BACKGROUND: Breastfeeding has been shown to protect infants from illness, but there is minimal published research on the relationship between illness and breastfeeding following caesarean delivery. AIM: To examine the association between post-caesarean breastfeeding and infant hospitalization in the first year of life. STUDY DESIGN AND METHODS: A retrospective cohort study of 468 term infants examined the relationship between infant hospitalizations and breastfeeding, using hospital admissions records and surveys from a post-caesarean breastfeeding intervention study in an Israeli hospital. RESULTS: A significantly lower proportion of Jewish infants breastfed for at least 4 months (40%; 42) was hospitalized in the first year, compared with non-breastfed infants (60%; 62) (P = 0.003). Among the Muslim infants who were breastfed, a significantly lower proportion were hospitalized (33%; 35) than those who were not hospitalized (67%; 71) and a greater proportion of non-breastfed infants were hospitalized (80%; 8) than those who were not hospitalized (20%; 2) (P = 0.005, Fisher's exact test). In the logistic regression models, the significant variables decreasing the likelihood of hospitalization for Jewish infants were being born to a non-immigrant mother, higher maternal education, and being breastfed, and for Muslim infants the only significant variable was being breastfed. CLINICAL IMPLICATIONS: Breastfeeding in post-caesarean women has a protective effect on infant health, as demonstrated by a decrease in illness-related hospitalizations in the first year of life.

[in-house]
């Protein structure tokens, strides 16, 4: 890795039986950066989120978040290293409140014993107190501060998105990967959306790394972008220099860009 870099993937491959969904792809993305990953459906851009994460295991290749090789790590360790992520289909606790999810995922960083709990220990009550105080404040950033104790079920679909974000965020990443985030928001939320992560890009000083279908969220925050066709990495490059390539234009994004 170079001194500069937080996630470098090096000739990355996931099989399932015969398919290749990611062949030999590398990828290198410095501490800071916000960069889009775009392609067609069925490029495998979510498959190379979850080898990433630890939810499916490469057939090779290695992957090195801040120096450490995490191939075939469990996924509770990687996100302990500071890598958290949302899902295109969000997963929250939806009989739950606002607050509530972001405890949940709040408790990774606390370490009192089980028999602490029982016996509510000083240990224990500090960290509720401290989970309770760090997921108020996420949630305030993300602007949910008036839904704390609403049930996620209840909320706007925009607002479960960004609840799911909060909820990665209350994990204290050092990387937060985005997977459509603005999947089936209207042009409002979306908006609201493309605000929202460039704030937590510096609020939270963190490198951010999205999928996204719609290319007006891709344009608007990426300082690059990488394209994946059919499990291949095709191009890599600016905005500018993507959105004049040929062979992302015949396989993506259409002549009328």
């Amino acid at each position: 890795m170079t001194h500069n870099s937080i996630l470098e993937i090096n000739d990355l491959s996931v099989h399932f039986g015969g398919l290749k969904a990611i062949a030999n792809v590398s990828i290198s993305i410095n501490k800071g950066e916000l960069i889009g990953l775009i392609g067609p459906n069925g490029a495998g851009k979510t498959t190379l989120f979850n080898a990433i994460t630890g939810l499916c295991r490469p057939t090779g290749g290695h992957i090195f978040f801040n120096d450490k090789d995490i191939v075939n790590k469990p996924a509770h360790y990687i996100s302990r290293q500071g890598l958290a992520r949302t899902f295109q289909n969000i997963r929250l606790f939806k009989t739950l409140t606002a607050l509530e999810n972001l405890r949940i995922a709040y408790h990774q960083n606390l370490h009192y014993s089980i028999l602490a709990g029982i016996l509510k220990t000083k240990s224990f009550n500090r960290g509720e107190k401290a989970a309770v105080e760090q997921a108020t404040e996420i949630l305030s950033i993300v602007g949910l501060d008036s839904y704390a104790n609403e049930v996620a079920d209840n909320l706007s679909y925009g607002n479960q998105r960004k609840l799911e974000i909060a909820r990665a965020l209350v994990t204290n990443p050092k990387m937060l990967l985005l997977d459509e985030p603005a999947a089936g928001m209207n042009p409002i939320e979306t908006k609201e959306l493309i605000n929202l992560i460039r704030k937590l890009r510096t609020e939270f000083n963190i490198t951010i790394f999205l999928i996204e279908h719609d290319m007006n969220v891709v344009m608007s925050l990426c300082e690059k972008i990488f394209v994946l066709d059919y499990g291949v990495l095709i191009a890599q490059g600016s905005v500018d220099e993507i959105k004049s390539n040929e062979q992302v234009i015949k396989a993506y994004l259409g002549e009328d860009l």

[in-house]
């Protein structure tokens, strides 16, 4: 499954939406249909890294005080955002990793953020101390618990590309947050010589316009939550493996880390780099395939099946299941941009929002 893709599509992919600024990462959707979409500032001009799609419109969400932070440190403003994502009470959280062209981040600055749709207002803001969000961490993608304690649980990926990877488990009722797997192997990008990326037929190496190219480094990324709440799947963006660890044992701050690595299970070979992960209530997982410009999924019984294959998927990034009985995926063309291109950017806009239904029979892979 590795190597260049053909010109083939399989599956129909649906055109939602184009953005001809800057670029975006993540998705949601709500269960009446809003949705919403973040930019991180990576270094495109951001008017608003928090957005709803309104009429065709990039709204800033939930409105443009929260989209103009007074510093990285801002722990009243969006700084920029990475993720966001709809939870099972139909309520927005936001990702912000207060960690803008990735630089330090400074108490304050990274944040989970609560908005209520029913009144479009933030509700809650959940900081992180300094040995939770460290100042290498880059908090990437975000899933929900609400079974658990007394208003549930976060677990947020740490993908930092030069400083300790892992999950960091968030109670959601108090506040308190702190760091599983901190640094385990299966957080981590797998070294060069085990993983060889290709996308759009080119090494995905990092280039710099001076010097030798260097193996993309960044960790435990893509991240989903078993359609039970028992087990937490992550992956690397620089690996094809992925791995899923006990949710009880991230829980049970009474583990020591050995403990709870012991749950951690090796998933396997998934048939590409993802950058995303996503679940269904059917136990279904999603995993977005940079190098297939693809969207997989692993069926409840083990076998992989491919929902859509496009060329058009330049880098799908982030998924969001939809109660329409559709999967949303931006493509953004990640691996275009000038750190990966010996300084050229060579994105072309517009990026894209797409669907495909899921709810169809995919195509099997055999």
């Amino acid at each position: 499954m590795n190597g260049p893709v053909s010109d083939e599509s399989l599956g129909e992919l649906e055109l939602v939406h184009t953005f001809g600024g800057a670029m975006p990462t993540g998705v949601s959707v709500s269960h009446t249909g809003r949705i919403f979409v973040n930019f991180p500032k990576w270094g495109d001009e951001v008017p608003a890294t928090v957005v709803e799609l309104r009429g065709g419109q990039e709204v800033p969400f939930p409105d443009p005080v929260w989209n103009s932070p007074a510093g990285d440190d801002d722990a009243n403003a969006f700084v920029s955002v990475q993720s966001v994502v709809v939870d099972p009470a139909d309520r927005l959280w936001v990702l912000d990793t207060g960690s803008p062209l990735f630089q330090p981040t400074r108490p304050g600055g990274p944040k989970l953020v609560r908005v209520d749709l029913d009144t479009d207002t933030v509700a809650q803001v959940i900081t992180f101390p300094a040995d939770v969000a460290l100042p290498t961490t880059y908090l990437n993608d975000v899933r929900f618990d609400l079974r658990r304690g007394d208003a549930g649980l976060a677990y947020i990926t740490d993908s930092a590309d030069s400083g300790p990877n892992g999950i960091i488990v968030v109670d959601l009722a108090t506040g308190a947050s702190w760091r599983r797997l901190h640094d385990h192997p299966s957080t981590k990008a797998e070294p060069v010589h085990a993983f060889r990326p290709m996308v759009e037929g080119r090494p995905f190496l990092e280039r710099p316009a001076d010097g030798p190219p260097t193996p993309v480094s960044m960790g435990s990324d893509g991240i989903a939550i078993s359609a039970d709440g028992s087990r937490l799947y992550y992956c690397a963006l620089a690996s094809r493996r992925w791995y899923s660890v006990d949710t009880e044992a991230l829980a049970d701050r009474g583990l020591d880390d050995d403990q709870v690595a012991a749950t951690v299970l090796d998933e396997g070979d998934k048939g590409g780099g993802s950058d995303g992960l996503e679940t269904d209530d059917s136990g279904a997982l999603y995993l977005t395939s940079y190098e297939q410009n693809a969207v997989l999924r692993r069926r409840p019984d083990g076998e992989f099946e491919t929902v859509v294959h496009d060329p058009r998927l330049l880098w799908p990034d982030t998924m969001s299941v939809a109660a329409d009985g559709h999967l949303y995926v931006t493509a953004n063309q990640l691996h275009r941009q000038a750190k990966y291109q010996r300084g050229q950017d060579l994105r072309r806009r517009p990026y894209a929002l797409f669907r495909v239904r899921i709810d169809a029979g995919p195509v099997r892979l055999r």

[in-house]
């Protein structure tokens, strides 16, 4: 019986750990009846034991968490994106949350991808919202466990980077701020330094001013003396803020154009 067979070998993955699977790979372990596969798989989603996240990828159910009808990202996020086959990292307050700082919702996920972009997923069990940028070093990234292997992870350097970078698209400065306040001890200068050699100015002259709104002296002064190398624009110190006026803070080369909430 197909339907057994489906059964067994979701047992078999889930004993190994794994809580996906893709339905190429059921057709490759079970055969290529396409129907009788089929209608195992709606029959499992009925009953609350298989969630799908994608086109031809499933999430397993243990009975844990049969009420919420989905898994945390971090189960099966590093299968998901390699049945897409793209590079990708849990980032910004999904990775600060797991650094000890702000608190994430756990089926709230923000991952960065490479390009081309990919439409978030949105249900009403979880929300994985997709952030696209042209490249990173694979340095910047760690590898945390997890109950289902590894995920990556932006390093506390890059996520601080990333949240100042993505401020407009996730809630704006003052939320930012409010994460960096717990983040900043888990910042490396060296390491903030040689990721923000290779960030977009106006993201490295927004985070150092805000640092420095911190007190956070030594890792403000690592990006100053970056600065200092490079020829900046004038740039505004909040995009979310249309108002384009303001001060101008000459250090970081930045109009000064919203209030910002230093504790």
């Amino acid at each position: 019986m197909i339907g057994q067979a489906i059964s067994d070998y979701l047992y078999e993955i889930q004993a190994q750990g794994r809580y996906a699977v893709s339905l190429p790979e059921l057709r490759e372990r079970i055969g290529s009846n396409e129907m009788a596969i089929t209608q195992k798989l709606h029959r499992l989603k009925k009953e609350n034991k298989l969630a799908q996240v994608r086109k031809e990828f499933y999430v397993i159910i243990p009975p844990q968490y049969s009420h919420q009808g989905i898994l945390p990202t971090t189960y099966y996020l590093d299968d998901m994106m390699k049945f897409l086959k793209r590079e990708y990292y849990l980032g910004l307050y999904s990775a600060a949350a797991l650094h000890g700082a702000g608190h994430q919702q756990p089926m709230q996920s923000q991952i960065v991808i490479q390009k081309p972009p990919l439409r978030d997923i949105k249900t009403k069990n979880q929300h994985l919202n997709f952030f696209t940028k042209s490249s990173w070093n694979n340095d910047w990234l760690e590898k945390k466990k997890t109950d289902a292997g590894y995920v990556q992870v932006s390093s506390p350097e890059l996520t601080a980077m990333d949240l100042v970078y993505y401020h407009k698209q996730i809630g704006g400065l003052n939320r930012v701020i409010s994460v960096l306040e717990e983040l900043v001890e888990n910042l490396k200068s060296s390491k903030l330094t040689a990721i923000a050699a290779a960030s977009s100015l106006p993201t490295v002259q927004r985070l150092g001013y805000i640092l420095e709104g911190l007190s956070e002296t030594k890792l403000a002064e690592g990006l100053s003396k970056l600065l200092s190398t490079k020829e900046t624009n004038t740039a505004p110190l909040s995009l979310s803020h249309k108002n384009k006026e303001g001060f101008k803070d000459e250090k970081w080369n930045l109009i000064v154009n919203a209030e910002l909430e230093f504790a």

|Number of pages||6|
|Journal||British Journal of Nursing|
|State||Published - 1 Jan 2008|
ASJC Scopus subject areas
- Nursing (all)